Two roads diverged in a yellow wood,
And sorry I could not travel both
And be one traveler, long i stood
And looked down one as far as i could
To where it bent in the undergrowth.
Then took the other, as just as fair,
And having perhaps the better claim,
Because it was grassy and wanted wear;
Though as for that the passing there
Had worn them really about the same.
And both that morning equally lay
In leaves no step had trodden black.
Oh, I kept the first for another day!
Yet knowing how way leads on to way,
I doubted if i should ever come back.
I shall be telling this with a sigh
Somewhere ages and ages hence:
Two roads diverged in a wood, a I --
I took the one less traveled by,
And that has made all the difference.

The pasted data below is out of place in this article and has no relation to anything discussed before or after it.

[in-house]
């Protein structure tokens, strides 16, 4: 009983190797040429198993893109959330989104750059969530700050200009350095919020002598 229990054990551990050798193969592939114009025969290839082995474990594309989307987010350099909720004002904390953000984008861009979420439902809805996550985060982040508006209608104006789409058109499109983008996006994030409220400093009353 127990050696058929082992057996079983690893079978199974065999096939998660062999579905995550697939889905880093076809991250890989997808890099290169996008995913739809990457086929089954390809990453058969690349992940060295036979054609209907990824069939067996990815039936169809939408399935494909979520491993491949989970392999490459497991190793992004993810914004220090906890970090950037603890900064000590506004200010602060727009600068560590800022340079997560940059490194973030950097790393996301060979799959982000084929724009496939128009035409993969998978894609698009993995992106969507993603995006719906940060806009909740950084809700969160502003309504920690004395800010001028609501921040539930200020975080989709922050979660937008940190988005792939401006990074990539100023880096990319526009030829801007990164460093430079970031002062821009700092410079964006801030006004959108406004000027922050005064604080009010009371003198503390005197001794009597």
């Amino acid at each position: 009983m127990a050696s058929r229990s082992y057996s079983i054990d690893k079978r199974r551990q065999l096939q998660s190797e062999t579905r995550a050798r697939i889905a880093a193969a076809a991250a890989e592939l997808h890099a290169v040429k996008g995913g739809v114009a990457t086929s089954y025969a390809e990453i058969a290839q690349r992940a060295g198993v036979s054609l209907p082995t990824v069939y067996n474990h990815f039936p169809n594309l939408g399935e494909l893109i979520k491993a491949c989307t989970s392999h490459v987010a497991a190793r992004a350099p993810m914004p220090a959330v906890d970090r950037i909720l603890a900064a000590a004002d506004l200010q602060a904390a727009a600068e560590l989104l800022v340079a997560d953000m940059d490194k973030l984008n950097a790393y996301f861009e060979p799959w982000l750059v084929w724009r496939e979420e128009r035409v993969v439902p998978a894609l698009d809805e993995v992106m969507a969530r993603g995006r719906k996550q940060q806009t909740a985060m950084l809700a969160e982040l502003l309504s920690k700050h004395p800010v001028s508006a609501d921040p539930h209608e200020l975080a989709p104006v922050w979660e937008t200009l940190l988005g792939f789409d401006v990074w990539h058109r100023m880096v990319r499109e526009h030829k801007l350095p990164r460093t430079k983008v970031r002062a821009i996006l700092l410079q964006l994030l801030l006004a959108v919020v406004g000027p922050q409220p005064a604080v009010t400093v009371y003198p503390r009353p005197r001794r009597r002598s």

Making choices is, in some cases, a very hard thing to do. Sometimes they can be easy like what you will have for dinner tonight and other times they are tough and more long lasting such as where you will spend the next four years of you life. For instance, in this poem the speaker comes across two paths in which he has to choose one to continue on. While seeming simple, he makes the decision seem life altering. Does he take the road less traveled on or the one that has been worn? At first glance it seems the underlining theme in this poem is to be self-reliant and not follow everyone else. This can be seen through the description of the two different roads. But, as you approach the end, it seems the theme has changed. When Frost states, "I took the one less traveled by, And that has made all the difference," the poems meaning shifts. It seems now as if the speaker is trying to say, that at some point we all have to make choices and we can never know if they mean anything until we have lived through them. I love to read this poem because it gives me a sense of peacefulness. Like no matter what decision or "road" you choose, as long as you make the best of it, and choose it for the right reasons, you can be happy. So, when coming to a fork in the road, think of this poem and smile!